Income tax rates on middle-income earners will be cut in the next budget, Taoiseach Enda Kenny told the IBEC CEO conference today.
Mr Kenny said the Government wants to see more people feel the benefit of economic recovery in their own lives.
"In the Budget we reduced the USC and the income tax rate on middle-income earners earning less than €70,000. We will reduce it further in the next budget and the following budgets if the Government is re-elected.
Mr Kenny also said the Government would begin to equalise the treatment the income tax system gives to self-employed and PAYE workers.
"The discriminatory tax treatment of self-employed people inherited by this Government can no longer be justified."
His comments came as the Government collected close to a €1bn more in taxes in the first two months of this year compared to the same period last year.
The main reasons were higher income tax and VAT receipts.
Speaking at the conference, IBEC chief executive Danny McCoy said businesses are more interested in introducing tax cuts for workers rather than a new national wage agreement.
IBEC Chief Executive, Danny McCoy, said income tax rates here are out of line with international trends.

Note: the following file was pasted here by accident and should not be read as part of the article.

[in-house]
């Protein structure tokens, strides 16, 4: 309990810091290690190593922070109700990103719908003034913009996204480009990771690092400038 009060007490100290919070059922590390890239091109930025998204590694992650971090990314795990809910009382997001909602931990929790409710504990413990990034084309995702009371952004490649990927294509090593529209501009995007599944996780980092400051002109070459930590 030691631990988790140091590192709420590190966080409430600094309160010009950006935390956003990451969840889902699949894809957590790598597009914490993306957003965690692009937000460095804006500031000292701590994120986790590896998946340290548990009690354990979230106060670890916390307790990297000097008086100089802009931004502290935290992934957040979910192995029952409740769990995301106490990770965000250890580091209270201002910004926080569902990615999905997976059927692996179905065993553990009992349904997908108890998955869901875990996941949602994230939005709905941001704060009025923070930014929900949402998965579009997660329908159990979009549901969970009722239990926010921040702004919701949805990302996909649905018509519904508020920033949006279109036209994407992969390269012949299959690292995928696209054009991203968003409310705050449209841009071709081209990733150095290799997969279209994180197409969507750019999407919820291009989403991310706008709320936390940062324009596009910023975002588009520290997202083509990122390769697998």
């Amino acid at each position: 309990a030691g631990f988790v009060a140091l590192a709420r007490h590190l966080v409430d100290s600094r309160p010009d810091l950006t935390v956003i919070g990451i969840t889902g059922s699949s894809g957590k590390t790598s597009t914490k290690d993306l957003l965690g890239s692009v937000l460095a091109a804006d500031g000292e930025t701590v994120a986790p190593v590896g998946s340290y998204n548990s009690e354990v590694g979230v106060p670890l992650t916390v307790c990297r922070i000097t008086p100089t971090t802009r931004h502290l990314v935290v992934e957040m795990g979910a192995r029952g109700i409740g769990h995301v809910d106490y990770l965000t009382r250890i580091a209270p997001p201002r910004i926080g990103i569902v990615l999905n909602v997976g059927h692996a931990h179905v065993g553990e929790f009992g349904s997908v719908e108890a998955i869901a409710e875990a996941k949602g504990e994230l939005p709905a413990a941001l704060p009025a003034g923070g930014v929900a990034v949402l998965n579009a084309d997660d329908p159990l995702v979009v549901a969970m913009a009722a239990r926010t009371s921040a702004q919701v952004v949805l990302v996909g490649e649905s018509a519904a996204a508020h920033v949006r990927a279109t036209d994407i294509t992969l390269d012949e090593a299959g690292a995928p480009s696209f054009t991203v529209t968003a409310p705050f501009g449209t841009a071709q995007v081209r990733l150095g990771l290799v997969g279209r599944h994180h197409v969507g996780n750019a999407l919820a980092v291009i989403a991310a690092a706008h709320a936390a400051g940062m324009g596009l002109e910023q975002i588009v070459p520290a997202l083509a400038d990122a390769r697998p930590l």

''But there is no appetite in business for a one size fits all national pay agreement,'' he warned.
''To boost consumer spending and increase economic activity we should cut tax.
''Income tax rates are too high, are out of line internationally, and are a serious disincentive to work, taking a promotion or doing overtime.
''We have one of the highest marginal tax rates in the OECD and it kicks in too early. It needs to be reduced as a priority.
He added: "The decision to retain a 52pc higher marginal tax rate for those earning over €70,000 was short-sighted and will cost jobs and revenue.''
''A single worker earning €75,000 in Ireland takes home about €6,000 less than a similar worker in the UK. This is making it difficult for business here to attract and retain skilled workers.''
He said the next budget must prioritise further cuts to the marginal rate - and adjust the bands to give more money back to workers.
He also stressed strong economic growth, a rising population and record low interest rates means Ireland needs to ''ramp-up'' spending on infrastructure, as well as tackling housing and transport bottlenecks.
''If government plays its part, Irish business will create thousands of new jobs and unemployment will fall below 9pc this year,'' he added.
"Around half of companies will award pay rises this year, but many continue to struggle. This needs to be reflected in wage expectations,'' said Mr McCoy.
''If costs spiral and we lose our competitive edge we will pay for it in jobs.''
"Business has no interest in a return to one size fits all national pay agreements. Any possible future engagement between business, the government and the unions would only have merit if it was anchored firmly in the need to create jobs and secure competitiveness."